Nepali community member Sabita Shrestha returned to the class again this year to teach the students a Nepali song. This year, the class learned how to sing “Pareli Maa,” which they performed on the last day of class for many Nepali community members at the Hindu Buddhist Foundation of Canada (HBFC). 

Sabita Shrestha’s first session singing with the class.

“Sabita was wonderful and she patiently went through the song many times so I felt comfortable with singing out loud with the class.” 

UBC faculty members and Himalaya Program Steering Committee co-leads also joined the class to provide a guest lecture on the readings that the students were assigned. Professor Mark Turin, linguist and anthropologist, visited the class on May 19th in response to his article “Learning Nepali the SOAS Way.” He spoke about his experience learning Nepali as an English teacher in Nepal, and answered students’ questions about his article.

Professor Mark Turin speaking to the class.

On May 25th, Professsor Ratna Shrestha joined a class to speak about an article he co-authored with Professors Sara Shneiderman and Ramjee Parajulee that explored dynamics of the Nepali diaspora in BC. He also showed the class pictures of his hometown in Nepal, which the class very much enjoyed.

Professor Ratna Shrestha speaking to the students of NEPL390.

“It feels like a family now where we know almost everything about our classmates and get to bond over the things that we are all very passionate about.”

“It [the class] is extremely fast-paced and yet, there is so much to be covered in such a short time, that it is also extremely exciting and satisfying to be challenged and to have to listen to the nuances of this new language.”


Taught by Mr. Sonam Chusang.

Off-Campus Visits

The Tibetan class took two field trips off-campus. These field trips allow the students to practice their new Tibetan language skills, and also gain an understanding of Tibetan spaces and experiences in Vancouver.

On May 20th, they visited Terra Breads on West 4th Ave., where many Tibetan community members are employed. As part of the field trip’s activities, the students practiced ordering their food in Tibetan. Students were then placed in small groups with Tibetan community members to practice Tibetan in conversation, and to learn more about the local Tibetan community.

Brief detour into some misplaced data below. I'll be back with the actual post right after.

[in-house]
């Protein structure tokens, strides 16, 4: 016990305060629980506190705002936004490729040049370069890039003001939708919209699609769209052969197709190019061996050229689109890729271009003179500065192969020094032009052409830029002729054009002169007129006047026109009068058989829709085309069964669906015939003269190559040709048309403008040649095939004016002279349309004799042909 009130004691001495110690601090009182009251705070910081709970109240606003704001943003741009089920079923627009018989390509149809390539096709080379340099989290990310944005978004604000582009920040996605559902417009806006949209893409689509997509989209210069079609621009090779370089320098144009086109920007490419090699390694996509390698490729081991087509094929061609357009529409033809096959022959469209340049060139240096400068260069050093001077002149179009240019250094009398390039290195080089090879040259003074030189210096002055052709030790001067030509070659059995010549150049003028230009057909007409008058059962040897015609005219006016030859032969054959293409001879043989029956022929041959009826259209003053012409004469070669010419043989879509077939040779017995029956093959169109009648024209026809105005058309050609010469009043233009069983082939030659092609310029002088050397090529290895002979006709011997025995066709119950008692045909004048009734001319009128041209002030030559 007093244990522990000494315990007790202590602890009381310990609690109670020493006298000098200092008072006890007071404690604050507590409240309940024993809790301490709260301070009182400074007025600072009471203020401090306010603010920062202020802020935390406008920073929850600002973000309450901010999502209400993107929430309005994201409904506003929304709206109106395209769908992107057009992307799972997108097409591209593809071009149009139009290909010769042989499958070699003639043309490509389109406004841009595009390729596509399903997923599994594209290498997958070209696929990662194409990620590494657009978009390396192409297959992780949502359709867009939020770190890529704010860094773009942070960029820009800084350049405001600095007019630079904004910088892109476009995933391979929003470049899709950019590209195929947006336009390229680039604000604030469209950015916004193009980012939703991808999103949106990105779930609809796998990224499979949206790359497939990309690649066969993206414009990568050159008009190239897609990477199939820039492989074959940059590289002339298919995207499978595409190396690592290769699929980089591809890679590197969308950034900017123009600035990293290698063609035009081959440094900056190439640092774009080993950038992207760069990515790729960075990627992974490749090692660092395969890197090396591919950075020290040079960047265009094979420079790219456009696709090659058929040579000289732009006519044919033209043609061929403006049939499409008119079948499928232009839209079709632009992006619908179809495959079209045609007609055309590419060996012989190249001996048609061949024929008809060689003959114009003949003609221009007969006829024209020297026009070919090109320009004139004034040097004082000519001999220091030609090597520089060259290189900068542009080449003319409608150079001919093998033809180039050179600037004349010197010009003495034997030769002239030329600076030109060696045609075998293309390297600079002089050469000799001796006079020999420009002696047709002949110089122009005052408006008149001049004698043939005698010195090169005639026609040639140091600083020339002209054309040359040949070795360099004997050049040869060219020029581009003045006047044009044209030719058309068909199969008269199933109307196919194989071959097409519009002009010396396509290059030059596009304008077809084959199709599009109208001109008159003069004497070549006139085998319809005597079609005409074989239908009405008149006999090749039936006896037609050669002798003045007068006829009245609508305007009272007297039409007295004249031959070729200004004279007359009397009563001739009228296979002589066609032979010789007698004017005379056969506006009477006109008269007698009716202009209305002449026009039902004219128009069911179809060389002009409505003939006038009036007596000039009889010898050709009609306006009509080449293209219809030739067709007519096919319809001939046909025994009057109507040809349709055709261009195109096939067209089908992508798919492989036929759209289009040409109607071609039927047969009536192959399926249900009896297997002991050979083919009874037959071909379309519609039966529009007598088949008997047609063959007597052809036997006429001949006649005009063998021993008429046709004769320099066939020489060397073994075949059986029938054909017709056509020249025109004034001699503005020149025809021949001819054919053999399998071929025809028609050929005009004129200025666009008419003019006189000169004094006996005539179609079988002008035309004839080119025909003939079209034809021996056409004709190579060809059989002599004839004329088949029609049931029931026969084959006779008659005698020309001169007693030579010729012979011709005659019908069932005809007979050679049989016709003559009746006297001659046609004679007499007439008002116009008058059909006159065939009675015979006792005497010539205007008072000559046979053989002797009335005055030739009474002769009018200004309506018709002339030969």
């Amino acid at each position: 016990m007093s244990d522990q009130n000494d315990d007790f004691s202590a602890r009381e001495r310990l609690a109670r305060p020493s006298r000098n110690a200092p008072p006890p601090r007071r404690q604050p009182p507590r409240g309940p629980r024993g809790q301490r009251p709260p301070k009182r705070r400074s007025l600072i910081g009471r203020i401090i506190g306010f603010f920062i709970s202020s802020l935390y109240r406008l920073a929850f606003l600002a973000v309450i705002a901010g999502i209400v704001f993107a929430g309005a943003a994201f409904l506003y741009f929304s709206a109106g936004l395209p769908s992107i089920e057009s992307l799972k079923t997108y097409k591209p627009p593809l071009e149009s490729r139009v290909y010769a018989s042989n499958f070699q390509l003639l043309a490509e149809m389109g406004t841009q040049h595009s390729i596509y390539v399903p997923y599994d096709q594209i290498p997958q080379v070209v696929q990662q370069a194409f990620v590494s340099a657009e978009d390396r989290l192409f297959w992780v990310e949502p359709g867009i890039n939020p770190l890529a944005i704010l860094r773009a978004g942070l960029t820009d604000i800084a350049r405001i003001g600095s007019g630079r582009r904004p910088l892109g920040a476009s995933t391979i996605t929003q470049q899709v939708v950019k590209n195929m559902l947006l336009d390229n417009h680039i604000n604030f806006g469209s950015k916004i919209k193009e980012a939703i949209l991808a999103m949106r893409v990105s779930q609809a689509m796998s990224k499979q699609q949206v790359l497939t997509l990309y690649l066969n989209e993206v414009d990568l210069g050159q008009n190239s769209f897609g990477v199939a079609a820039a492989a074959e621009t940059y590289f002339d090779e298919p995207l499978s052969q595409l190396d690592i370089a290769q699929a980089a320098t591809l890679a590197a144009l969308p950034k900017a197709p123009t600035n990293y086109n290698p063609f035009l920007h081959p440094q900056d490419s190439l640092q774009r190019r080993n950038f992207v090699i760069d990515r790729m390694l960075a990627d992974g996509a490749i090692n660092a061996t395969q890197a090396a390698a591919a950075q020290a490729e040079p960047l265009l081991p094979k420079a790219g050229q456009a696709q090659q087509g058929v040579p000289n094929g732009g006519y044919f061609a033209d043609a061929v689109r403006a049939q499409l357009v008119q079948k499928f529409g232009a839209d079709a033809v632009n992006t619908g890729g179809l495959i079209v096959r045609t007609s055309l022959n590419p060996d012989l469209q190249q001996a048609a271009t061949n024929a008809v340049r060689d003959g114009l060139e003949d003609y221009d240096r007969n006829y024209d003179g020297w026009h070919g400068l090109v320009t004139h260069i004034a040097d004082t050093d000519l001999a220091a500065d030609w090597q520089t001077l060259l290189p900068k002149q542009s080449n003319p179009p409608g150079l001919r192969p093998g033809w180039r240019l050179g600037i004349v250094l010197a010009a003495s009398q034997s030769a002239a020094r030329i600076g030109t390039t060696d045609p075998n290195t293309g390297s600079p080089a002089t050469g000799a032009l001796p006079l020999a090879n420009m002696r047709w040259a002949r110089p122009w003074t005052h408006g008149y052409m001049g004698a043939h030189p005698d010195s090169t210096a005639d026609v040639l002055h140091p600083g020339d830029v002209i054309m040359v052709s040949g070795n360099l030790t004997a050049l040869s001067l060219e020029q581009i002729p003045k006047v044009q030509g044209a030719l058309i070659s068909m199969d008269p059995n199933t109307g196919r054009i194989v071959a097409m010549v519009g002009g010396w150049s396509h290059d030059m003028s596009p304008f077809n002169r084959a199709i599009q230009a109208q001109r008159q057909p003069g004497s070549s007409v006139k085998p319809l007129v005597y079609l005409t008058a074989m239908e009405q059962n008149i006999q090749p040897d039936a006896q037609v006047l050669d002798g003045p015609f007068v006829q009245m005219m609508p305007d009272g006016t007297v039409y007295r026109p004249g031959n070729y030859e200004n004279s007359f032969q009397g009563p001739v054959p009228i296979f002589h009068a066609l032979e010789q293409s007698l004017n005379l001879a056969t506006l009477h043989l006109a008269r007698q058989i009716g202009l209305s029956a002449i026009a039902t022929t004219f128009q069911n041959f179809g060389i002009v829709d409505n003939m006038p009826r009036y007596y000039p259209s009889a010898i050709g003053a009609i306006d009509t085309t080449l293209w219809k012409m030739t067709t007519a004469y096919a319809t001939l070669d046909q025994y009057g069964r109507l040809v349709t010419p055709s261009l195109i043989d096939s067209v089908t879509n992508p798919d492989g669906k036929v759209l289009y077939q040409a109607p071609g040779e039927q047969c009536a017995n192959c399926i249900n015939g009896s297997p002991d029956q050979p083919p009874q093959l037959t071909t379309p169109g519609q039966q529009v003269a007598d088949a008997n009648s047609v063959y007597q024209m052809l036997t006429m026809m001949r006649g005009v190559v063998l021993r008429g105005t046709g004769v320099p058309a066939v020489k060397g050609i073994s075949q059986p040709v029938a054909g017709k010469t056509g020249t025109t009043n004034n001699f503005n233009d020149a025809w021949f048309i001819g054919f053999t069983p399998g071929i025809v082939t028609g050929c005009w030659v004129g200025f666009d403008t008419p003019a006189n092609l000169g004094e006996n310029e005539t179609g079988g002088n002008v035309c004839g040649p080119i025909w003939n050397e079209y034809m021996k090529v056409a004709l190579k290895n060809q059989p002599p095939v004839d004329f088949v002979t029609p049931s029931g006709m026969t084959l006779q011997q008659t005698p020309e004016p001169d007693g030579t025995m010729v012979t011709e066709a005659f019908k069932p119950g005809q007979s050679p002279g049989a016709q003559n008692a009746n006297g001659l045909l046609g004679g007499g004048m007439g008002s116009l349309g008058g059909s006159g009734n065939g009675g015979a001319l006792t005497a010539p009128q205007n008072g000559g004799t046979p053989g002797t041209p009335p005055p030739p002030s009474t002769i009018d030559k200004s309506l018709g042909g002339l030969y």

“This experience [at Terra Breads] allowed me to actually use the vocabulary and phrases we learned in class and that was an extremely rewarding experience.”

“Although it is challenging to keep up with practicing speaking and writing, it is cool to think that only a few days ago, I had absolutely zero knowledge of Tibetan at all under my belt. It really goes to show that this immersive program has many learning benefits.”

Two TIBT390 students conversing with a local Tibetan community member over lunch at Terra Breads.

Two TIBT390 students placing an order with a Terra Breads employee using Tibetan.

To wrap-up the course, the class visited Tsengdok Monastery on May 27th for a full day of activities. The students were given a tour of the monastery, and then listened to Tsengdok Rinpoche speak about concepts in Buddhism including the importance of extending compassion towards others. Dr. Pema Yangchen, former Education Minister in the Tibetan Government-In-Exile, also spoke to the class briefly about her experience as a teacher and as the Education Minister. The students also participated in an incense ceremony led by the monks. The day ended with the students learning how to prepare momos (Tibetan dumplings) and an early dinner where the students performed “Dolma Lhakhang,” the song they learned with Lhaksam Metok.

“It was great to be able to participate in a traditional ceremony [at Tsengdok Monastery] and learn about its history and similarities with North American Indigenous ceremonies.”

“It was so fun being able to participate in making momo, and I enjoyed eating them even more, so delicious!”


The students of TIBT390 learning how to make momos from the monks and Tibetan instructor Sonam Chusang.